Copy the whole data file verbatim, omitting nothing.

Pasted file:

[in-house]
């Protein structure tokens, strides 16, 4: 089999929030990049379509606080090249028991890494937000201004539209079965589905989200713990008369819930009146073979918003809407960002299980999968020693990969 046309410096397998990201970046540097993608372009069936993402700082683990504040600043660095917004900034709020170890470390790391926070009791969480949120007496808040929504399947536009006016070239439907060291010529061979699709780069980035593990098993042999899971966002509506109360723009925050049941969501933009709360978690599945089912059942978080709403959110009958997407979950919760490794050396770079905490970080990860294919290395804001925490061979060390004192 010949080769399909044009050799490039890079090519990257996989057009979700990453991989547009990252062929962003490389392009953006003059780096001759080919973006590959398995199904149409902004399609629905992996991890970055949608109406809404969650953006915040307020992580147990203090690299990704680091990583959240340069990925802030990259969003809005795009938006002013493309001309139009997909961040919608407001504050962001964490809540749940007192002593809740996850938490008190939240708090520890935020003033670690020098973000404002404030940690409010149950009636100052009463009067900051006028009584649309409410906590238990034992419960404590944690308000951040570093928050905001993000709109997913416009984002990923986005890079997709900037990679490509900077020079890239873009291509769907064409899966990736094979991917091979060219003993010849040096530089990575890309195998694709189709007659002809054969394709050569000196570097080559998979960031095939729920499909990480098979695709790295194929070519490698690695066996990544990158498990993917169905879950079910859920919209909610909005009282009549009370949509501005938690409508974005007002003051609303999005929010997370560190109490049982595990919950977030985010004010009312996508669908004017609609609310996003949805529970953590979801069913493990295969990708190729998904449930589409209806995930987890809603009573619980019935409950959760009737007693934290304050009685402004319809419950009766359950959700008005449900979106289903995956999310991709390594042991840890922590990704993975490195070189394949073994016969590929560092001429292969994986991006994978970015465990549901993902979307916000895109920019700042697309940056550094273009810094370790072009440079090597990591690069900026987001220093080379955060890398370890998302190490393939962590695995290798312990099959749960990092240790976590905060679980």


[in-house]
């Protein structure tokens, strides 16, 4: 089999929030990049379509606080090249028991890494937000201004539209079965589905989200713990008369819930009146073979918003809407960002299980999968020693990969 046309410096397998990201970046540097993608372009069936993402700082683990504040600043660095917004900034709020170890470390790391926070009791969480949120007496808040929504399947536009006016070239439907060291010529061979699709780069980035593990098993042999899971966002509506109360723009925050049941969501933009709360978690599945089912059942978080709403959110009958997407979950919760490794050396770079905490970080990860294919290395804001925490061979060390004192 010949080769399909044009050799490039890079090519990257996989057009979700990453991989547009990252062929962003490389392009953006003059780096001759080919973006590959398995199904149409902004399609629905992996991890970055949608109406809404969650953006915040307020992580147990203090690299990704680091990583959240340069990925802030990259969003809005795009938006002013493309001309139009997909961040919608407001504050962001964490809540749940007192002593809740996850938490008190939240708090520890935020003033670690020098973000404002404030940690409010149950009636100052009463009067900051006028009584649309409410906590238990034992419960404590944690308000951040570093928050905001993000709109997913416009984002990923986005890079997709900037990679490509900077020079890239873009291509769907064409899966990736094979991917091979060219003993010849040096530089990575890309195998694709189709007659002809054969394709050569000196570097080559998979960031095939729920499909990480098979695709790295194929070519490698690695066996990544990158498990993917169905879950079910859920919209909610909005009282009549009370949509501005938690409508974005007002003051609303999005929010997370560190109490049982595990919950977030985010004010009312996508669908004017609609609310996003949805529970953590979801069913493990295969990708190729998904449930589409209806995930987890809603009573619980019935409950959760009737007693934290304050009685402004319809419950009766359950959700008005449900979106289903995956999310991709390594042991840890922590990704993975490195070189394949073994016969590929560092001429292969994986991006994978970015465990549901993902979307916000895109920019700042697309940056550094273009810094370790072009440079090597990591690069900026987001220093080379955060890398370890998302190490393939962590695995290798312990099959749960990092240790976590905060679980």